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EBT Timber Trail team trip – ride report

Continuing our Matariki tradition of a team trip away into a second year, the team went for a weekend away to ride the Timber Trail in the Pureora forest. There were many contenders for where to see in the new year – would it be in Northland, on the Pou Herenga Tai – Twin Coasts trail? A combined train and bike trip on Te Huia to ride Te Awa trail from Ngaruawahia to Karapiro? Or a weekend of urbanist cycle culture (ie short rides to hot drinks and museums) in Pōneke/Wellington?

Against stiff competition, the Timber Trail won the day. Why? It was the highlight of Catrin and Simon’s trip of the north island last year, it’s got stunning scenery and most importantly – it’s a reference point for challenging ebike rides that our customers (rightly) want to do. We are often asked about the capabilities of certain bikes and their batteries with reference to the Timber Trail. And apart from long term cycle wanderer Alex (did you know he has his own bike riding blog?), none of the team had even been there! Professional duty was calling!

To get the whole experience, we took advantage of the amazing services on the trail, which result in not having to carry any overnight stuff on our bikes, all of which magically appears at our mid-trail accommodation (glamping tents in the most luxurious campground setup we’ve seen) to quietly re-appear at the end of the trail, complete with our van. Thanks Camp Epic, 10/10!

The ride itself was overall more challenging than I’d expected, though a lot of that was related to a decent amount of rain on the first day, making the ground softer, ourselves wetter and adding a lot more slippery mud to the equation. The second day was dry and it makes a big difference to the difficulty level of the trail and what kind of bikes (and humans) suit the terrain.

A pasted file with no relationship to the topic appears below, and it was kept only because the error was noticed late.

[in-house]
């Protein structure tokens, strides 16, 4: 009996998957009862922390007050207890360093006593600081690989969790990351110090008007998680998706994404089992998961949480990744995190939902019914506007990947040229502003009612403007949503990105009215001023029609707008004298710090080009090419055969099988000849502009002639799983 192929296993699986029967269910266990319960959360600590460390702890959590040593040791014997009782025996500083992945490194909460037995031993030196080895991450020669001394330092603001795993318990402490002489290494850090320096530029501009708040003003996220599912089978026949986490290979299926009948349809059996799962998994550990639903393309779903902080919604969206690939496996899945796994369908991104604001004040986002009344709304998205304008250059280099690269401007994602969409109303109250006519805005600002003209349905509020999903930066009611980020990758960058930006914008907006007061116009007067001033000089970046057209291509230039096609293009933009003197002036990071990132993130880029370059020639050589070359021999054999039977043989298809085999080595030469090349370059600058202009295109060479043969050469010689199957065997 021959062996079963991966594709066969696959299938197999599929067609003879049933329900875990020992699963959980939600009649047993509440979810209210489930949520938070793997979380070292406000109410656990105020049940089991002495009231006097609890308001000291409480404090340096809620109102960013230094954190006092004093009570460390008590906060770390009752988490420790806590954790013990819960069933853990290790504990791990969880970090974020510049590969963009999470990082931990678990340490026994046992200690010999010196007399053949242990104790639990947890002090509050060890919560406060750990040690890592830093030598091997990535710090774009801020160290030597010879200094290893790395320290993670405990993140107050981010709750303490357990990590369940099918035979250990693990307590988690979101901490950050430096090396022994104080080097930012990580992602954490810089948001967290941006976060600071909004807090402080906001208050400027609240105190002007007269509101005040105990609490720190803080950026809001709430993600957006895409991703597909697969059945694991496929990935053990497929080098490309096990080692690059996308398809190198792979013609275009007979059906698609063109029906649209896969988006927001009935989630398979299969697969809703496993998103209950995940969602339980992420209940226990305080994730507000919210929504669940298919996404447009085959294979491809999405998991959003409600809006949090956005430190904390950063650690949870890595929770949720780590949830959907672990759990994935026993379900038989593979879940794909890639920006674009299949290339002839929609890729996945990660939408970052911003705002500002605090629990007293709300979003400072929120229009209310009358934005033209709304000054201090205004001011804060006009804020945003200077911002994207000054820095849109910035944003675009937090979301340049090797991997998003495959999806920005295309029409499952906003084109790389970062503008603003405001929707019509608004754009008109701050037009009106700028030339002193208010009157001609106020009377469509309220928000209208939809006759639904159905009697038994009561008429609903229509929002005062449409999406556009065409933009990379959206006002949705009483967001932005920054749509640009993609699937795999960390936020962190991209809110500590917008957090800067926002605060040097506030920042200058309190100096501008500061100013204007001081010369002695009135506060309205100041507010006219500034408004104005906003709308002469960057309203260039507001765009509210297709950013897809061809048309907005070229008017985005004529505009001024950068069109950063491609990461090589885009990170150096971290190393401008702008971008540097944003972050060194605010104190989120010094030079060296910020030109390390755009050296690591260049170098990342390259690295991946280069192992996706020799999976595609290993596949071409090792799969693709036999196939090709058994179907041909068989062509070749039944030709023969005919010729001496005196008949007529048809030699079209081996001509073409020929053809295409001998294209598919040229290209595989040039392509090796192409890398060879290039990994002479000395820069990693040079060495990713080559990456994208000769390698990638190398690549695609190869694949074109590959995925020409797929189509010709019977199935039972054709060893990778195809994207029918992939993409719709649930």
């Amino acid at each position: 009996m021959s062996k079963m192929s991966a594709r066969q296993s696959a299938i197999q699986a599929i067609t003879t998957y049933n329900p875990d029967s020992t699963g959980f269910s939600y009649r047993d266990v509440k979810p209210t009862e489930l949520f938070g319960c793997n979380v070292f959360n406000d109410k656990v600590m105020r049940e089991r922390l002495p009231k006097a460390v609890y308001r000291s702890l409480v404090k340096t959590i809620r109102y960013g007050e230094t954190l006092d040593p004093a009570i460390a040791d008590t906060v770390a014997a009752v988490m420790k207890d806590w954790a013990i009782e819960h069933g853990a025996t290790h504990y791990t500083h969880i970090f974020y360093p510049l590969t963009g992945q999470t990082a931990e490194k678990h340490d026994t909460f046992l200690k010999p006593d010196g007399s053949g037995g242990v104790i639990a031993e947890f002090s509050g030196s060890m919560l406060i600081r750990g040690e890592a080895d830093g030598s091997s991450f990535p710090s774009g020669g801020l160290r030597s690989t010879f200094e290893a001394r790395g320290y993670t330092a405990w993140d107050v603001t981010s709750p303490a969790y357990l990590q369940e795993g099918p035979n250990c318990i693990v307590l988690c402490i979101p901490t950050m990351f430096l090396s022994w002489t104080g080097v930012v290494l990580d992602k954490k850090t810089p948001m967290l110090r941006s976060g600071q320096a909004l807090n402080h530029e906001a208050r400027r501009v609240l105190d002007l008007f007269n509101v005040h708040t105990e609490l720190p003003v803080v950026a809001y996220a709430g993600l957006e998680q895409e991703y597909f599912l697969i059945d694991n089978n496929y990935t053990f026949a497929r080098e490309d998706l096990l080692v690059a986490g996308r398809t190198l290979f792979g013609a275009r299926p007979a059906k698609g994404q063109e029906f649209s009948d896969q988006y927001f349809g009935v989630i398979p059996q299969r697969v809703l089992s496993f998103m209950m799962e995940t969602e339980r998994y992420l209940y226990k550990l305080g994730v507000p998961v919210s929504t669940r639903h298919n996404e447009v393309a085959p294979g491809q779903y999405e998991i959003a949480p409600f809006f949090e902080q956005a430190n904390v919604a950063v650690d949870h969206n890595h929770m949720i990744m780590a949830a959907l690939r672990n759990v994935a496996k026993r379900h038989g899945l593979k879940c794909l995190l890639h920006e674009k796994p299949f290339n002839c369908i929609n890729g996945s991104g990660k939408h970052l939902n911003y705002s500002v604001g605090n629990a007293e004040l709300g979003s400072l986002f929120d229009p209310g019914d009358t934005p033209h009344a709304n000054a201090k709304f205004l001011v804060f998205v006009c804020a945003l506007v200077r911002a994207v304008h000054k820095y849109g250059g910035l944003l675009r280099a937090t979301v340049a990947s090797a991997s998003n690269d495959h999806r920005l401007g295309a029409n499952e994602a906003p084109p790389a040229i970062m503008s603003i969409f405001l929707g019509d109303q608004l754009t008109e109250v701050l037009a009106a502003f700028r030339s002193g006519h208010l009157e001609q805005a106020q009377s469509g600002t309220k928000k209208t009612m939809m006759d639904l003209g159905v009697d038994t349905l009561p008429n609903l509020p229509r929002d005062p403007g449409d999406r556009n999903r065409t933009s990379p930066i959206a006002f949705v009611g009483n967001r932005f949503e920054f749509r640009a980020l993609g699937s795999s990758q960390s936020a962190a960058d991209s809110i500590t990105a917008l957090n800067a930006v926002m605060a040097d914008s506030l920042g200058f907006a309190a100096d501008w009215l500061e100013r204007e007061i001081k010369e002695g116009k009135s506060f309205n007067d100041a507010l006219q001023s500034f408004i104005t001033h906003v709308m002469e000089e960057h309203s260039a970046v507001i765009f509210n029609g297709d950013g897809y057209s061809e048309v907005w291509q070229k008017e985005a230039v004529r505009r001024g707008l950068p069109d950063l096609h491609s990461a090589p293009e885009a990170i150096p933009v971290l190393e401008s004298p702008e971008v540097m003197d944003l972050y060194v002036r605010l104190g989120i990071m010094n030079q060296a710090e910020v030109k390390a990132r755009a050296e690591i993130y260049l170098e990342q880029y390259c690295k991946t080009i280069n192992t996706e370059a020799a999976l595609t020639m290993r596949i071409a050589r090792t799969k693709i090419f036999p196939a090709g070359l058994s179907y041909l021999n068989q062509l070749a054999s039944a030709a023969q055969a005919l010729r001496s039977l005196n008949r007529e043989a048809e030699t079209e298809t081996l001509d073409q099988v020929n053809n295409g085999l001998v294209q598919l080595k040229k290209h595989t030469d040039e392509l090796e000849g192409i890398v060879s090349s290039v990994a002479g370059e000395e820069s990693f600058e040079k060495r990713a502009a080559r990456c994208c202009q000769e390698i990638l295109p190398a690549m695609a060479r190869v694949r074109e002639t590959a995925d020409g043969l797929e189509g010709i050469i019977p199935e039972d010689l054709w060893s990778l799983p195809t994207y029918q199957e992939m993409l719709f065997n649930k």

We were riding a mix of hard tail and full suspension e-bikes from eZee, Moustache and Riese and Muller. Full suspension was certainly a lot more comfortable, easier on the arms and overall meant a lower skill level was required to ride the trail. Having said that, with careful (and slower) riding, a quality hard tail bike was okay. Again, the weather the trail has been experiencing makes a big difference there.

The bikes we took carried anywhere from 500Wh to 1000Wh of battery and there was overnight charging at the camp. On the first day, we consumed on average 450Wh each on the first day and one bike (a 4 year old 500Wh battery) ran out within sight of campsite. On the second day, no-one was in any danger of running out, it’s mostly downhill or flat.

Would we recommend it? Of course! It is a spectacular trail, incredibly high standard along almost all of it and the services provided are great. However, if you or anyone in your riding pair/group etc are relatively new to riding and still building up confidence, this isn’t the ride to do first! The terrain can be tricky and if you’re not feeling comfortable on it, then it will be a struggle because it will just be such a long ride for you. There’s not any practical options for shortening the ride as far as we could see and with the vast majority of riders go in one direction (Pureora to Ongahue), turning back isn’t going to be very pleasant. Get your confidence and stamina experience up on easier rides (of which there are many – Te awa ride, Hauraki rail trail, Otago rail trail) and when you tackle the Timber Trail, aim for a couple of dry days!

Photo gallery is below and is also on our Facebook Page. The bikes we rode were:

1- Riese and Muller Superdelite Rohloff 2020. 75Nm, 500Wh (or 1000Wh with second battery in)

2 – Riese and Muller Delite Vario. 85Nm, 625Wh battery

3 – Riese and Muller Nevo Touring. 85Nm, 625Wh battery

4 – eZee Torq customised with Rohloff hub, titanium frame and 48V battery. 700Wh, Nm – “a lot”

5 – Moustache xroad 3 2023 (smart system) – 75Nm, 625Wh battery

6 – Moustache Trail 4 – 85Nm, 625Wh battery

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Maurice Wells

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